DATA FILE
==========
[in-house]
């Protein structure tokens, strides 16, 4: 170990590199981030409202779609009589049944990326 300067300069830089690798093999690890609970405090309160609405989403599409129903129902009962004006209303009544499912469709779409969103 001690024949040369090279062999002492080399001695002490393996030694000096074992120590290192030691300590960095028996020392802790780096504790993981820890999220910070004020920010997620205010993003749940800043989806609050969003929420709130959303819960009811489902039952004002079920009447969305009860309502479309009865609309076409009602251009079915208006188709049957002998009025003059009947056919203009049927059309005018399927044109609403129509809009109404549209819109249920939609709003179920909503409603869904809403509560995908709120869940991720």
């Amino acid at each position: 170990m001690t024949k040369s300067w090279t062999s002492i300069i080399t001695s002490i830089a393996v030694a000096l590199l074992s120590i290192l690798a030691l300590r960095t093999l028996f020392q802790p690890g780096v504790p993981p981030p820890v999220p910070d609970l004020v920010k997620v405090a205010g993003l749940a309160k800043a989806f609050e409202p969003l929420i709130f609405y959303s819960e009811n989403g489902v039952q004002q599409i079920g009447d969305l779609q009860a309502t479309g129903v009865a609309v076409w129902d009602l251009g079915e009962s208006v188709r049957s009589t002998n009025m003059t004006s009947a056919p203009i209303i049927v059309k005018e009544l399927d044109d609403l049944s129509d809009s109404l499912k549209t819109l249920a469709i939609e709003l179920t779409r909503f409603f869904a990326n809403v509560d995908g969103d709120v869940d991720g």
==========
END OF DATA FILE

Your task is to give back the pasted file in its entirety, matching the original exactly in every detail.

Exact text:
[in-house]
């Protein structure tokens, strides 16, 4: 170990590199981030409202779609009589049944990326 300067300069830089690798093999690890609970405090309160609405989403599409129903129902009962004006209303009544499912469709779409969103 001690024949040369090279062999002492080399001695002490393996030694000096074992120590290192030691300590960095028996020392802790780096504790993981820890999220910070004020920010997620205010993003749940800043989806609050969003929420709130959303819960009811489902039952004002079920009447969305009860309502479309009865609309076409009602251009079915208006188709049957002998009025003059009947056919203009049927059309005018399927044109609403129509809009109404549209819109249920939609709003179920909503409603869904809403509560995908709120869940991720």
């Amino acid at each position: 170990m001690t024949k040369s300067w090279t062999s002492i300069i080399t001695s002490i830089a393996v030694a000096l590199l074992s120590i290192l690798a030691l300590r960095t093999l028996f020392q802790p690890g780096v504790p993981p981030p820890v999220p910070d609970l004020v920010k997620v405090a205010g993003l749940a309160k800043a989806f609050e409202p969003l929420i709130f609405y959303s819960e009811n989403g489902v039952q004002q599409i079920g009447d969305l779609q009860a309502t479309g129903v009865a609309v076409w129902d009602l251009g079915e009962s208006v188709r049957s009589t002998n009025m003059t004006s009947a056919p203009i209303i049927v059309k005018e009544l399927d044109d609403l049944s129509d809009s109404l499912k549209t819109l249920a469709i939609e709003l179920t779409r909503f409603f869904a990326n809403v509560d995908g969103d709120v869940d991720g």